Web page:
Abraham Lincoln’s been called a lot of things: Honest Abe, Father Abraham, the Great Emancipator, the Rail Splitter, even The Ancient One. But Abraham Lincoln, Vampire Hunter? That’s a not one park rangers at the Lincoln Memorial commonly use.
Yet a new horror/history movie “Abraham Lincoln: Vampire Hunter” opens June 22, and if the just-released trailer is any guide, it’s going to be a blockbuster. Think Stephen King meets Doris Kearns Goodwin, as filmed by Wes Craven, with a reincarnated Fess Parker in the starring role.
OK, that’s not exactly the movie’s provenance. It’s from a book of the same name, by Seth Grahame-Smith. Benjamin Walker plays Abe.
Mr. Grahame-Smith also wrote “Pride and Prejudice and Zombies,” which we could never convince our book group to read.
The Vampire Hunter story is that Abe’s mother dies mysteriously, apparently due to some supernatural cause. He eventually learns that vampires are behind the South’s system of slavery. He gets himself elected president and fights the Civil War to end the fang-toothed scourge. Ax-related mayhem ensues.
Lest we of the Pundit’s Club get uppity about this alleged desecration of our 16th president’s true story, the Abe/vampire mash-up is getting a cautionary OK from the Abraham Lincoln Presidential Library and Museum in Springfield, Ill., according to the Los Angeles Times. Library staff members have been treated to an extended viewing of scenes from the upcoming film.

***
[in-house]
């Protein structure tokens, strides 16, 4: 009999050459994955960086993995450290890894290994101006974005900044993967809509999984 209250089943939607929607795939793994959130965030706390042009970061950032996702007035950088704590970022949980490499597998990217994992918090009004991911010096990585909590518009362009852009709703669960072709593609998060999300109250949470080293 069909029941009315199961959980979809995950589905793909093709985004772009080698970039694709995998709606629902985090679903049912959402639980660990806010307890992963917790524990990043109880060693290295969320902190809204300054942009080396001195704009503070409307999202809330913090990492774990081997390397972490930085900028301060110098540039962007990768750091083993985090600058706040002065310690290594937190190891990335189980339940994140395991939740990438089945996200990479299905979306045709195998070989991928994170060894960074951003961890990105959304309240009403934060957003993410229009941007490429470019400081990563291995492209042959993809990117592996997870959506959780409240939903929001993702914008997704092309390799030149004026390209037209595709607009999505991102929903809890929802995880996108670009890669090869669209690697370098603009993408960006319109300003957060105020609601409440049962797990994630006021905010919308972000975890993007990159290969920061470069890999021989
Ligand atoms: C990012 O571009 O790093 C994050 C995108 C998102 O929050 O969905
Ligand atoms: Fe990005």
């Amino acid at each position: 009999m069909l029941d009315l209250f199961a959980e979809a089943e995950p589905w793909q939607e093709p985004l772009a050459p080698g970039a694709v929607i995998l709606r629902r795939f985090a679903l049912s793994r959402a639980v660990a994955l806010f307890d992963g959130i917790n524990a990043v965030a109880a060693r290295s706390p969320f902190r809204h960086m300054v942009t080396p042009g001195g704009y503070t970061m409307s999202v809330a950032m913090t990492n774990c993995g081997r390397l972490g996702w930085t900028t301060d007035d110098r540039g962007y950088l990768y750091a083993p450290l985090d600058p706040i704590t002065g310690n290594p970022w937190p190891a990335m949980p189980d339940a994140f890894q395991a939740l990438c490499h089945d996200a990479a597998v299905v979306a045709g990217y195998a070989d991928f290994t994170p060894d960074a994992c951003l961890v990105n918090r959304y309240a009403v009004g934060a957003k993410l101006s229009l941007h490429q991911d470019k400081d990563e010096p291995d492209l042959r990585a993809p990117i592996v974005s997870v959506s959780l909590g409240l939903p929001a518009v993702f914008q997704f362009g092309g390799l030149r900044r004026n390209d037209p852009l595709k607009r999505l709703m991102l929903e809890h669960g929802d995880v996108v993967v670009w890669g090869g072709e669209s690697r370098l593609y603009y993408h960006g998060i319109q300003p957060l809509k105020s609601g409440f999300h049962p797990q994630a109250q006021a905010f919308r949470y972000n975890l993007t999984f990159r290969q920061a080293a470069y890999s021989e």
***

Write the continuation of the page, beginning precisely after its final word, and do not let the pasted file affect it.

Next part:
“We enjoyed it”, museum spokesman Dave Blanchett told the Times.
This got us to thinking: What if Lincoln really was a vampire hunter? That would explain some things about his personal history that historians argue over today.
Lincoln’s tendency to melancholy and black moods was well known in his lifetime. What was the source of this personality trait? If he was worried about vampires, that would explain a lot.
Lincoln’s body was unusually shaped, with long arms, a tall frame, and so forth. In the modern era some have tried to link him with various physical conditions that resulted in an odd body shape. But if he was swinging an ax constantly to ward off evil, wouldn’t he develop into an unusually strong chief executive.
Lincoln was a gentle man who fought the Civil War ferociously, accepting nothing but total victory. This made sense if he wanted to ensure the Union’s survival and the death of slavery. It would also make sense if he needed to ensure that vampires would flee the US to other continents.
Also, if it’s successful, “Abraham Lincoln: Vampire Hunter” could open up a whole new film genre: the wonky horror film. Think “I Know What You Did Last Sequestration,” “The Blair House Witch Project,” or “Scream 5: The GOP Debates Continue.”
Got any suggestions for Washington horror movies of your own? Tweet them my way. Maybe we can get a hashtag going. #realscaryDC, anyone?